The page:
Hobby Master HG4602 German Sd. Kfz. 121 PzKpfw II Ausf. C Light Tank - 6.Panzer Division, XIX Corps, France, 1940 (1:72 Scale)
"If the tank succeeds, then victory follows."
- Major-General Heinz Guderian, "Achtung Panzer!"
Originally identified as the '2cm MG Panzerwagen', the PzKpfw II light tank was designed to supplement the PzKpfw I by providing an automatic weapon capable of firing both a high explosive round and an armor piercing round. The design period was very short: the initial order for a tank design in the 10-ton class was issued by the Waffenamt in July 1934, and the first complete soft steel prototype was put through its paces in October 1935. Unfortunately, many of the teething problems had not been worked out when rapid expansion of the panzerwaffe and international politics forced the decision to order a comparatively large number of PzKpfw IIs. First issued to Panzer units in the spring of 1936, the PzKpfw II was armed with a 2cm KwK L/55 gun and was crewed by three men.
Pictured here is a 1:72 scale replica of a German Sd. Kfz. 121 PzKpfw II Ausf. C light tank that was attached to the 6.Panzer Division, then participating in the invasion of France during the Spring of 1940. Sold Out!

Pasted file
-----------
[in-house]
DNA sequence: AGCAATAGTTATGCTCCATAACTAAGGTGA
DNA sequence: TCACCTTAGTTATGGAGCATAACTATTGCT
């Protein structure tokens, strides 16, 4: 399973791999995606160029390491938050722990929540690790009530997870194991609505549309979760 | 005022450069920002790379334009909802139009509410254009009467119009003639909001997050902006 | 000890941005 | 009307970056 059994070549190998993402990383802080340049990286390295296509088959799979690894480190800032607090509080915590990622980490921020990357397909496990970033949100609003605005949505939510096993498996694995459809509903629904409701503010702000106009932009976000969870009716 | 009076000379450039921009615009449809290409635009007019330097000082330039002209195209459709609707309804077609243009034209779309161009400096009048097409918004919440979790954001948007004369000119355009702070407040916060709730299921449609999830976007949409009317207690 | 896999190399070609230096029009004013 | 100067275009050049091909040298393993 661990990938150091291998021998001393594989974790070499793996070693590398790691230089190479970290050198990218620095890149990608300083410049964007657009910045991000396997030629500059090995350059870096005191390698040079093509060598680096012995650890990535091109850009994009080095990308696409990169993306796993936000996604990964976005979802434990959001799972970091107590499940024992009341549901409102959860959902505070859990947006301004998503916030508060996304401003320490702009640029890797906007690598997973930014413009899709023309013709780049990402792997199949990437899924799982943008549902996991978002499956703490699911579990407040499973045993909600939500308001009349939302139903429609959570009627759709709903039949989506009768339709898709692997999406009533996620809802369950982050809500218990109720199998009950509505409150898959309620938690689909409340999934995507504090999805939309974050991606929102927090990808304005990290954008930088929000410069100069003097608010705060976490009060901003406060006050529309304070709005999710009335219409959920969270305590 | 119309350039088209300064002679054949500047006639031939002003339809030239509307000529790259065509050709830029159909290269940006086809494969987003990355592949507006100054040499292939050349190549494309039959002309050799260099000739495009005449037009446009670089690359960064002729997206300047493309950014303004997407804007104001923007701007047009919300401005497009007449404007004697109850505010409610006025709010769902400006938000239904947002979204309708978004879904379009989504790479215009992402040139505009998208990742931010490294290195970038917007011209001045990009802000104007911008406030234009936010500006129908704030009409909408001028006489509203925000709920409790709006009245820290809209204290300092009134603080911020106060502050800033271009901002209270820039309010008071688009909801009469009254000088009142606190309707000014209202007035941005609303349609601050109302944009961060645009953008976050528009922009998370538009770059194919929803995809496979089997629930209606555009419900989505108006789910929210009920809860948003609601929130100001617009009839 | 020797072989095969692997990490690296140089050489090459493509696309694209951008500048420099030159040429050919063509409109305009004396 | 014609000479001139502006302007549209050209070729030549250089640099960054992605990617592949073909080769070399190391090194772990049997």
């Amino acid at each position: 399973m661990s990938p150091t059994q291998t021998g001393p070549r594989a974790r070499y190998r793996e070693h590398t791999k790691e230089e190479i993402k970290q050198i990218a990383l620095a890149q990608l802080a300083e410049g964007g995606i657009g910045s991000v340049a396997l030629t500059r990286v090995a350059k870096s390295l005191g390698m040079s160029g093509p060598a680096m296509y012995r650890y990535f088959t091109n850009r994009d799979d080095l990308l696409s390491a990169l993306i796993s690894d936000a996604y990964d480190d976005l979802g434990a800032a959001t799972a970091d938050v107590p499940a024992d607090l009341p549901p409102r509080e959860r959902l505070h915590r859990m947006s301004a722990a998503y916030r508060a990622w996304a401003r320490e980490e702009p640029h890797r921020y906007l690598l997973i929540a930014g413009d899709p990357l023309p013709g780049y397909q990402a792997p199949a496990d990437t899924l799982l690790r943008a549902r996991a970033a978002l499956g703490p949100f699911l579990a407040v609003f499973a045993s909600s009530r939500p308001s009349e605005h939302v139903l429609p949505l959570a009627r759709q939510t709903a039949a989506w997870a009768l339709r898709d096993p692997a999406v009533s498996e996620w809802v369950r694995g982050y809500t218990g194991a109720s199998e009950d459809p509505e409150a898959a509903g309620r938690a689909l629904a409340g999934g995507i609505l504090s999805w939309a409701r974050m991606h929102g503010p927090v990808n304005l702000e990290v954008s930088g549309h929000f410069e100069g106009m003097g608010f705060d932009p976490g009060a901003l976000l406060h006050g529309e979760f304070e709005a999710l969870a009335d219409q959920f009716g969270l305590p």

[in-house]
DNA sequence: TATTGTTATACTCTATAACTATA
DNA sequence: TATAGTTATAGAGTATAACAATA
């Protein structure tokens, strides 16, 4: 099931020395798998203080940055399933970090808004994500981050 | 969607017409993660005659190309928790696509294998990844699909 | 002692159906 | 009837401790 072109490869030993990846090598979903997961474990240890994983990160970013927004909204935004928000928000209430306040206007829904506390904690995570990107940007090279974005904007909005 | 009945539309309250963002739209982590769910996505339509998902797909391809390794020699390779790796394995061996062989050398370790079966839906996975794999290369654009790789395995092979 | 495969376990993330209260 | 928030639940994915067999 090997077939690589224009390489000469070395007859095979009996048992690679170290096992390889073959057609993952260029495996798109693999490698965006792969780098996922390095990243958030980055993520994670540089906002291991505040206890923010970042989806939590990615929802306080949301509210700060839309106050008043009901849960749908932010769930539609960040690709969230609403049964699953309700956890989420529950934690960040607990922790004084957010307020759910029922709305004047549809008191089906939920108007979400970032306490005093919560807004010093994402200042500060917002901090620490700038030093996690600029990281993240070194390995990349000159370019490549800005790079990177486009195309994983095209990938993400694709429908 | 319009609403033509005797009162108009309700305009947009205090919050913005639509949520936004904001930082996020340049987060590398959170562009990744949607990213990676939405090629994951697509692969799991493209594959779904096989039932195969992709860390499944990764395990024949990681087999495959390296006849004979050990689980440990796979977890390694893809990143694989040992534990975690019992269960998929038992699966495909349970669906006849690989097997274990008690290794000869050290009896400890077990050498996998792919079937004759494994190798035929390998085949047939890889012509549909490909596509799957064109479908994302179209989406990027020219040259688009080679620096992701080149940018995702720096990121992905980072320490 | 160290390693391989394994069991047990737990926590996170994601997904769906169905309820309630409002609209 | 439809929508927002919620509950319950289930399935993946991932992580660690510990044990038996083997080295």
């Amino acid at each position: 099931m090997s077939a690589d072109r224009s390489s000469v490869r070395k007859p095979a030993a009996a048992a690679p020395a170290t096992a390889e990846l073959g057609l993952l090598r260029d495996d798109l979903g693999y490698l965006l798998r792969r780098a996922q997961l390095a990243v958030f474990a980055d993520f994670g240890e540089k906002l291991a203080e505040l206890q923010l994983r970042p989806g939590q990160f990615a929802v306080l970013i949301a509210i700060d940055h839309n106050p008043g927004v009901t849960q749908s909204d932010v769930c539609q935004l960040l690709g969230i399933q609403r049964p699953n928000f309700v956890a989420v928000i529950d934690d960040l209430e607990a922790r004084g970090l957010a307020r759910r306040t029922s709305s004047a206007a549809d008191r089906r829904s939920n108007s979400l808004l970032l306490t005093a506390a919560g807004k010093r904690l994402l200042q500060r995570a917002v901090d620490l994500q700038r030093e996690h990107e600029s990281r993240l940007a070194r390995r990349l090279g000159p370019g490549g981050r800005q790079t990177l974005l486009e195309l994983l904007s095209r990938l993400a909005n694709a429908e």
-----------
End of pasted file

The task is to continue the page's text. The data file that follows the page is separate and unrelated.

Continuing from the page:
Length: 2-1/2 inches
Width: 1-1/4 inches
Release Date: January 2011
Historical Account: "Panzers West" - In World War II, the Battle of France, also known as the Fall of France, was the German invasion of France and the Low Countries, executed on May 10th, 1940, which ended the Phoney War. The battle consisted of two main operations. In the first, Fall Gelb (Case Yellow), German armoured units pushed through the Ardennes, to cut off and surround the Allied units that had advanced into Belgium. The British Expeditionary Force (BEF) and many French soldiers were evacuated from Dunkirk in Operation Dynamo.
In the second operation, Fall Rot (Case Red), executed from June 5th, German forces outflanked the Maginot Line to attack the greater French territory. Italy declared war on France on June 10th. The French government fled to the city of Bordeaux, and France's main city of Paris was occupied by the German Wehrmacht on June 14th. On June 17th, Philippe Petain publicly announced France would ask for an armistice. On June 22nd, an armistice was signed between France and Germany, going into effect on June 25th. For the Axis Powers, the campaign was a spectacular victory.
France was divided into a German occupation zone in the north and west, a small Italian occupation zone in the southeast, and an unoccupied zone, the zone libre, in the south. A rump state, Vichy France, administered all three zones according to the terms laid out in the armistice. In November 1942, the Axis forces also occupied the zone libre, and metropolitan France remained under Axis occupation until after the Allied landings in 1944; while the Low Countries remained under German occupation until 1944 and 1945.